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Terry McAuliffe poised to let Virginia Democratic Party sling mud for him
Democrat Terry McAuliffe, struggling to create a positive image for himself in Virginia’s governor race, is setting the stage to shift the dirty work of negative advertising this fall to others.
Mr. McAuliffe, a prolific former Clinton fundraiser who is far outpacing his Republican rival, has shifted millions of his campaign dollars to the Virginia Democratic Party, where it can be spent on attack ads against Kenneth T. Cuccinelli II and get-out-the-vote efforts.
The tactic allows him to keep his own advertising and message positive, polishing an image that still suffers with voters in a race in which both candidates with high negatives are vying to be the least unpopular.
“Basically, he’s using the DPVA to do all the negative campaigning,” said Bob Holsworth, a former professor at Virginia Commonwealth University and longtime analyst of state politics. The party “is a whole subsidy of the McAuliffe campaign.”
A spokesman for Mr. McAuliffe’s campaign said the money goes to a wide variety of expenses, including advertising and voter turnout programs, but he did not comment on that specific charge.
Because Virginia governors are limited to single, nonconsecutive four-year terms, it’s typical for candidates to play active roles in remaking the state party structure when they launch their bids. But the donations from candidates to their state parties typically have been in the hundreds of thousands of dollars, as opposed to Mr. McAuliffe’s $3.3 million. Democrat Mark R. Warner, a self-made millionaire like Mr. McAuliffe, contributed the second most amount of money to the party during a governor’s race since 1997. Slightly more than $2.2 million of the $20 million the former governor and current U.S. senator spent in his successful 2001 race was donated to the state party.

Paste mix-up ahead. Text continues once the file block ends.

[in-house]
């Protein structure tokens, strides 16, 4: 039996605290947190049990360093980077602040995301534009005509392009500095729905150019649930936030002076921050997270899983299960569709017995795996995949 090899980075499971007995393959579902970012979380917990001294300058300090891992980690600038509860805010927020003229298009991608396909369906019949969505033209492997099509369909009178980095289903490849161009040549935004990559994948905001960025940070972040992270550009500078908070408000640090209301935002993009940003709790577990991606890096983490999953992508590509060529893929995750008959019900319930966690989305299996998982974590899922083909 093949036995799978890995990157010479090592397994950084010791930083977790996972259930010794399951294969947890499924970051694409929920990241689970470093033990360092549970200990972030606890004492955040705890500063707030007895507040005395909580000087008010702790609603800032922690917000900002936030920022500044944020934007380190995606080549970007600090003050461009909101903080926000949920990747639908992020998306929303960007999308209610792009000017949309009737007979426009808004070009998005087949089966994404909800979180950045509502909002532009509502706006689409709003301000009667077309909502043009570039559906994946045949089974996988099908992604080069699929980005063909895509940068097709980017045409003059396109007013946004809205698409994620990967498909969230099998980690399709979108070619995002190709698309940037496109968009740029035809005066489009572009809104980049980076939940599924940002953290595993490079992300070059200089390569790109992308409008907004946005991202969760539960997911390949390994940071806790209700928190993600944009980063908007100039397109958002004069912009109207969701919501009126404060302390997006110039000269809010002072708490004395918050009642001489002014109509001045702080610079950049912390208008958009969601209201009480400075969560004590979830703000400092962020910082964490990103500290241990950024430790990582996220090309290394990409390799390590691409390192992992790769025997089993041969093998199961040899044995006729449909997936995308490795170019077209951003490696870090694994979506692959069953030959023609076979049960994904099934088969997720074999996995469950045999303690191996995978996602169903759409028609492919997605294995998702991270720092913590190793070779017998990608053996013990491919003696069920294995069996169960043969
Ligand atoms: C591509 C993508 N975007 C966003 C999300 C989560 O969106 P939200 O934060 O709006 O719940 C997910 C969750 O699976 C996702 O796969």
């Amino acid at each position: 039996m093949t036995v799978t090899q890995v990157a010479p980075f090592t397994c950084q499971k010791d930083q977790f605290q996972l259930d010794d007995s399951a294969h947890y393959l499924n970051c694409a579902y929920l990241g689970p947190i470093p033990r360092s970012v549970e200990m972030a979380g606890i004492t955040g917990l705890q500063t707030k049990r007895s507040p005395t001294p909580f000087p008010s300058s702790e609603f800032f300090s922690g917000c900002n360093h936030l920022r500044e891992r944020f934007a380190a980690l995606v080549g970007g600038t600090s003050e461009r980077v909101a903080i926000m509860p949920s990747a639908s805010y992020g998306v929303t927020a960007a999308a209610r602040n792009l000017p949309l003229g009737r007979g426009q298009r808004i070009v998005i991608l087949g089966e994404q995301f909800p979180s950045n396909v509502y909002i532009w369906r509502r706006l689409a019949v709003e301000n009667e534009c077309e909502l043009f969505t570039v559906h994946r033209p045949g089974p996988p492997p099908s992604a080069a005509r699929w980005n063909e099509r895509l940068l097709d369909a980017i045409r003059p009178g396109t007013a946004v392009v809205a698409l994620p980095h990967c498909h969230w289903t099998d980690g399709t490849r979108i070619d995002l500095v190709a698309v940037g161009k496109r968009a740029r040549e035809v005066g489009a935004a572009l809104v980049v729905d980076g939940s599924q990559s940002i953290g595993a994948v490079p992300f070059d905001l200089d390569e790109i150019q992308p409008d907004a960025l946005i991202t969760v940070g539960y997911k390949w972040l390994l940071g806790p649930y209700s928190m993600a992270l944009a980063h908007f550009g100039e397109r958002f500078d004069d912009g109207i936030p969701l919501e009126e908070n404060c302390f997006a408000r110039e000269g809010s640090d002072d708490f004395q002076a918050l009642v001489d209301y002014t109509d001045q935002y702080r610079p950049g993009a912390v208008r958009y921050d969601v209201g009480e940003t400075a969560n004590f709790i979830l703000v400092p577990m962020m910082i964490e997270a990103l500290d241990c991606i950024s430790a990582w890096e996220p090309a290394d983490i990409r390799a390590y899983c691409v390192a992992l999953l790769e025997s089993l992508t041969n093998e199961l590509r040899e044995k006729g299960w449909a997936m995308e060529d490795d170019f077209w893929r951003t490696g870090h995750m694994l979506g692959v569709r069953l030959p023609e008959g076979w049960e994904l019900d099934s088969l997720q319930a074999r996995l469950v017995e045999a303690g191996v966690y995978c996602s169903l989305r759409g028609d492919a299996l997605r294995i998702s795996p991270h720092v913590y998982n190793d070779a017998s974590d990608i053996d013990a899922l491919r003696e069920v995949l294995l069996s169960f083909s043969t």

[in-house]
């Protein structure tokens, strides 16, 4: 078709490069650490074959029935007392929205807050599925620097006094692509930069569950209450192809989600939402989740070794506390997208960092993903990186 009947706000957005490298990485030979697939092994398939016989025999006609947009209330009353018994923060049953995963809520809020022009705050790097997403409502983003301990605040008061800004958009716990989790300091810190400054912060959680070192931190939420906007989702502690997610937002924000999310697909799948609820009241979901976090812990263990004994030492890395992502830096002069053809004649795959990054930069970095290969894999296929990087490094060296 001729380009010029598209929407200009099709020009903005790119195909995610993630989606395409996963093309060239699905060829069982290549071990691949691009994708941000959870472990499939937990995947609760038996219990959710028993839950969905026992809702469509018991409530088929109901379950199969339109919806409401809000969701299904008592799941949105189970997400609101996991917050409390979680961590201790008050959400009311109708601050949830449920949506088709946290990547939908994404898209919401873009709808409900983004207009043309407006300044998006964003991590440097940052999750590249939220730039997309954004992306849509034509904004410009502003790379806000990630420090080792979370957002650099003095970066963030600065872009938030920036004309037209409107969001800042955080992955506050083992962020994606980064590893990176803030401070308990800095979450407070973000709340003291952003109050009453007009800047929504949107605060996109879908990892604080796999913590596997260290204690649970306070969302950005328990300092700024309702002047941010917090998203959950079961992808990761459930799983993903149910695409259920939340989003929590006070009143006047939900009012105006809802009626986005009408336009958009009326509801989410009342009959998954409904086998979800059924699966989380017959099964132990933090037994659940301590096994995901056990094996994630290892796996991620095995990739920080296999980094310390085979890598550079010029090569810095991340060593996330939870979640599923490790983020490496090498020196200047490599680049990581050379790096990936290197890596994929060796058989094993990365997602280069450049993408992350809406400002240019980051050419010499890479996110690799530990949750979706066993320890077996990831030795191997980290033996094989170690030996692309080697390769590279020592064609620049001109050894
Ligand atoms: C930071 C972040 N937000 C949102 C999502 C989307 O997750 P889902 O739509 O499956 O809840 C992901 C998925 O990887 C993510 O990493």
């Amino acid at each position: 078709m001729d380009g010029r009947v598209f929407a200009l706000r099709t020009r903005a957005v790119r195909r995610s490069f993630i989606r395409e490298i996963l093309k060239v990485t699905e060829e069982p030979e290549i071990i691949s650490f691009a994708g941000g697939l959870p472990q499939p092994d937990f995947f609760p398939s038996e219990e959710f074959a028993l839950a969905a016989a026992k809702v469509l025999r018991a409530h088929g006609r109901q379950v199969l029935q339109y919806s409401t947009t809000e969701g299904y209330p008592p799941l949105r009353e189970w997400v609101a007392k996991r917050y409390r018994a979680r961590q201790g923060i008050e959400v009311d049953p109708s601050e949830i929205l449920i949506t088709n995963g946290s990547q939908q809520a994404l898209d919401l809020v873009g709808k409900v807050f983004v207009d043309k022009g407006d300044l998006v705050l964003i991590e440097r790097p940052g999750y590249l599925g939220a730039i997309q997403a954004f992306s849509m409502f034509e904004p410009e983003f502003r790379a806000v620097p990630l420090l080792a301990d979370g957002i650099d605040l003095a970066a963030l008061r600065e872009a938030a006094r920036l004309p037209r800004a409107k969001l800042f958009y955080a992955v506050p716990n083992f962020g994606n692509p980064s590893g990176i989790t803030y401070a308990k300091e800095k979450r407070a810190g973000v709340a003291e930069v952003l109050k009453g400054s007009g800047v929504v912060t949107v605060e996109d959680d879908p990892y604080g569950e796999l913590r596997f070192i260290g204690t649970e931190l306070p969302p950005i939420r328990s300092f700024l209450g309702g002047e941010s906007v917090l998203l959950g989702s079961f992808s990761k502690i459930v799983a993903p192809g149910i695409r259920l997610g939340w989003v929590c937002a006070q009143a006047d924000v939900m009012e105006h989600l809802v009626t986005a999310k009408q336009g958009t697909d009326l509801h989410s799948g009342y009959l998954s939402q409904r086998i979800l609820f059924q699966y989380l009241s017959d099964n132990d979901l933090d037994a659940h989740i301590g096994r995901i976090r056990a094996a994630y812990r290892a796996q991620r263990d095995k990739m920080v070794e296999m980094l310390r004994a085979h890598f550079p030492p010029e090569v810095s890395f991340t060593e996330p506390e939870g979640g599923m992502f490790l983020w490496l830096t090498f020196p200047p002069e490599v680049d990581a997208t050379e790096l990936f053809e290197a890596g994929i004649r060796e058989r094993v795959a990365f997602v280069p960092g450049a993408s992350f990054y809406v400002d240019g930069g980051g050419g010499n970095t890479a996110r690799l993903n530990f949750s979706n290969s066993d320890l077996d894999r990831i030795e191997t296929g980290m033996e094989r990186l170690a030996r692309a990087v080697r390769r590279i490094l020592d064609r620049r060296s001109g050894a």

The Democrat had raked in $11.1 million this year and had $6 million on hand through June 30, compared with Mr. Cuccinelli’s haul of $5.7 million and $2.7 million on hand over the same time period.
Stephen Farnsworth, a political science professor at the University of Mary Washington, said the phenomenon is certainly nothing new. He pointed out that political campaigns often deploy other entities to undertake particularly nasty attacks, whether they are state parties or political action committees. Recent negative attack ads on Mr. McAuliffe, for example, have been funded by the Republican Governors Association, which has put $4.6 million into the race.
“What might be different in this case is the volume of money, because McAuliffe is a fundraiser extraordinaire,” he said.
Indeed, the former Democratic National Committee chairman and rainmaker for Bill Clinton was once dubbed the “greatest fundraiser in the history of the universe” by Clinton Vice President Al Gore.
Whether voters will make the distinction in a campaign already infamous for toxic barrages from both sides is an open question.
“I think this is a distinction that tends to be without a difference,” Mr. Holsworth said. “[The] reality is that the vast majority of the public sees the campaign as one whole person and [they] don’t distinguish these subtleties. And they’re probably correct in doing so.”
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About the Author
David Sherfinski covers politics for The Washington Times. He can be reached at firstname.lastname@example.org.
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